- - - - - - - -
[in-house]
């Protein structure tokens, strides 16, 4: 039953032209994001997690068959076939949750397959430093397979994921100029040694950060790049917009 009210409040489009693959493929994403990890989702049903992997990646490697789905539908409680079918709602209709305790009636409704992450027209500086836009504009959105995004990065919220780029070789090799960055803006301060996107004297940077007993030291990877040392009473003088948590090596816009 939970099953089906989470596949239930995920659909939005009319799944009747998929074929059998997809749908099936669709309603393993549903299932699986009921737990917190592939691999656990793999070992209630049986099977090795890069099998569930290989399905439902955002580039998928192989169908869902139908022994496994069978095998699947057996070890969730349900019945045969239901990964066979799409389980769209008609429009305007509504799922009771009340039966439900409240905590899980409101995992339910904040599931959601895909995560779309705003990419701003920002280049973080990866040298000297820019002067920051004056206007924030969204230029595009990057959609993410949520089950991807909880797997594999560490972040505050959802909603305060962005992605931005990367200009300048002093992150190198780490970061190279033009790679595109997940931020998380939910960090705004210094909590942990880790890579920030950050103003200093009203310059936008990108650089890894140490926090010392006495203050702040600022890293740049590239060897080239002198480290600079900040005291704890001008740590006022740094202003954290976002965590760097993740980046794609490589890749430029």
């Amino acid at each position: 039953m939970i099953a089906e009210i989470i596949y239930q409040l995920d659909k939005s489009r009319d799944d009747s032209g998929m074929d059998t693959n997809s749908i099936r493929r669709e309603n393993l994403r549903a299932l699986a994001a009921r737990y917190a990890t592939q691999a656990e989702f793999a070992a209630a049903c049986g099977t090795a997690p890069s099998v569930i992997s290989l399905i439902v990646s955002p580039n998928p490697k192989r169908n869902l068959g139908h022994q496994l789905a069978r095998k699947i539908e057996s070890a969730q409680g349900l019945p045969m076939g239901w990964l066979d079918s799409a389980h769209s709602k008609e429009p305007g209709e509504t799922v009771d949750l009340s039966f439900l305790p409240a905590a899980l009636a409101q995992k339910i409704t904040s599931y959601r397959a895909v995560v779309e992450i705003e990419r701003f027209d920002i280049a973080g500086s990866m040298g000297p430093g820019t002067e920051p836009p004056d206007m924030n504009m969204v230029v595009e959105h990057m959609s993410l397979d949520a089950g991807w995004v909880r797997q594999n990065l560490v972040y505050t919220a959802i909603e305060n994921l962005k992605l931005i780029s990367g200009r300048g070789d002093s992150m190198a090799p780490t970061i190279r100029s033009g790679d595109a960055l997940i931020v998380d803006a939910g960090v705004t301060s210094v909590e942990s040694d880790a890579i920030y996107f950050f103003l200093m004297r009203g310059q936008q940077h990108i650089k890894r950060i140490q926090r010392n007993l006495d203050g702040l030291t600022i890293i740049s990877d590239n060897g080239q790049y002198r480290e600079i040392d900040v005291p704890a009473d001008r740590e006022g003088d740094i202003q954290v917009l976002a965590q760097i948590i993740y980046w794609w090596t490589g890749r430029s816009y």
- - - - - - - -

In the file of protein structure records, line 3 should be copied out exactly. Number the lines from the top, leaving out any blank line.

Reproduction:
């Amino acid at each position: 039953m939970i099953a089906e009210i989470i596949y239930q409040l995920d659909k939005s489009r009319d799944d009747s032209g998929m074929d059998t693959n997809s749908i099936r493929r669709e309603n393993l994403r549903a299932l699986a994001a009921r737990y917190a990890t592939q691999a656990e989702f793999a070992a209630a049903c049986g099977t090795a997690p890069s099998v569930i992997s290989l399905i439902v990646s955002p580039n998928p490697k192989r169908n869902l068959g139908h022994q496994l789905a069978r095998k699947i539908e057996s070890a969730q409680g349900l019945p045969m076939g239901w990964l066979d079918s799409a389980h769209s709602k008609e429009p305007g209709e509504t799922v009771d949750l009340s039966f439900l305790p409240a905590a899980l009636a409101q995992k339910i409704t904040s599931y959601r397959a895909v995560v779309e992450i705003e990419r701003f027209d920002i280049a973080g500086s990866m040298g000297p430093g820019t002067e920051p836009p004056d206007m924030n504009m969204v230029v595009e959105h990057m959609s993410l397979d949520a089950g991807w995004v909880r797997q594999n990065l560490v972040y505050t919220a959802i909603e305060n994921l962005k992605l931005i780029s990367g200009r300048g070789d002093s992150m190198a090799p780490t970061i190279r100029s033009g790679d595109a960055l997940i931020v998380d803006a939910g960090v705004t301060s210094v909590e942990s040694d880790a890579i920030y996107f950050f103003l200093m004297r009203g310059q936008q940077h990108i650089k890894r950060i140490q926090r010392n007993l006495d203050g702040l030291t600022i890293i740049s990877d590239n060897g080239q790049y002198r480290e600079i040392d900040v005291p704890a009473d001008r740590e006022g003088d740094i202003q954290v917009l976002a965590q760097i948590i993740y980046w794609w090596t490589g890749r430029s816009y």